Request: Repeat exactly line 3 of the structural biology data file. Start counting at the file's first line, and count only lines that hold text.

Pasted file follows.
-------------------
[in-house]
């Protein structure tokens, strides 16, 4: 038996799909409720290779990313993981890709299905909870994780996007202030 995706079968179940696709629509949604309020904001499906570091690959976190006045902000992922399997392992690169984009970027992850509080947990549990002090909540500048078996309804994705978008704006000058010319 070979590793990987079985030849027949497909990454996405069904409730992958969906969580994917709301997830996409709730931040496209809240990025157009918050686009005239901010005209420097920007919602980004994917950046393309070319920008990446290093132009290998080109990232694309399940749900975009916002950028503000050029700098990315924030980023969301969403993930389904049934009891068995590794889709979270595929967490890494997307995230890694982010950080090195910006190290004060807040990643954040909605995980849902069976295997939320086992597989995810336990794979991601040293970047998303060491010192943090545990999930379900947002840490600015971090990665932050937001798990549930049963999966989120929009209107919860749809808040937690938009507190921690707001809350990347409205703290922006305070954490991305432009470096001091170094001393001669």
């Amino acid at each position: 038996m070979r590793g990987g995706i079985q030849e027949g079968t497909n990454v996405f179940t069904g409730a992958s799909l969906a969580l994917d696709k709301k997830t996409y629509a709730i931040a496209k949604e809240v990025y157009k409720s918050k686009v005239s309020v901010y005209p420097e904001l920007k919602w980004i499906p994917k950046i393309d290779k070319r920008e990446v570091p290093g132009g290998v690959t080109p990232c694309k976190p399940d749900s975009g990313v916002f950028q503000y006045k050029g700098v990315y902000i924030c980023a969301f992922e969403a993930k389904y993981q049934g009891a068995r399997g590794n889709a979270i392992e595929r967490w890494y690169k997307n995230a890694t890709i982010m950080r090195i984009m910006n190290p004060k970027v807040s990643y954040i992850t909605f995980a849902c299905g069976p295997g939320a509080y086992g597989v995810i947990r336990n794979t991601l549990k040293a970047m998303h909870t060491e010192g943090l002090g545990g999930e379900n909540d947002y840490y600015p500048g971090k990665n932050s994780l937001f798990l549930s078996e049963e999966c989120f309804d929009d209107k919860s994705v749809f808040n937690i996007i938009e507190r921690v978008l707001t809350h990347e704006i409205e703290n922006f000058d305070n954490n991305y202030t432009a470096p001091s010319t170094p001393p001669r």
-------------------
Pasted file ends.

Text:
């Amino acid at each position: 038996m070979r590793g990987g995706i079985q030849e027949g079968t497909n990454v996405f179940t069904g409730a992958s799909l969906a969580l994917d696709k709301k997830t996409y629509a709730i931040a496209k949604e809240v990025y157009k409720s918050k686009v005239s309020v901010y005209p420097e904001l920007k919602w980004i499906p994917k950046i393309d290779k070319r920008e990446v570091p290093g132009g290998v690959t080109p990232c694309k976190p399940d749900s975009g990313v916002f950028q503000y006045k050029g700098v990315y902000i924030c980023a969301f992922e969403a993930k389904y993981q049934g009891a068995r399997g590794n889709a979270i392992e595929r967490w890494y690169k997307n995230a890694t890709i982010m950080r090195i984009m910006n190290p004060k970027v807040s990643y954040i992850t909605f995980a849902c299905g069976p295997g939320a509080y086992g597989v995810i947990r336990n794979t991601l549990k040293a970047m998303h909870t060491e010192g943090l002090g545990g999930e379900n909540d947002y840490y600015p500048g971090k990665n932050s994780l937001f798990l549930s078996e049963e999966c989120f309804d929009d209107k919860s994705v749809f808040n937690i996007i938009e507190r921690v978008l707001t809350h990347e704006i409205e703290n922006f000058d305070n954490n991305y202030t432009a470096p001091s010319t170094p001393p001669r």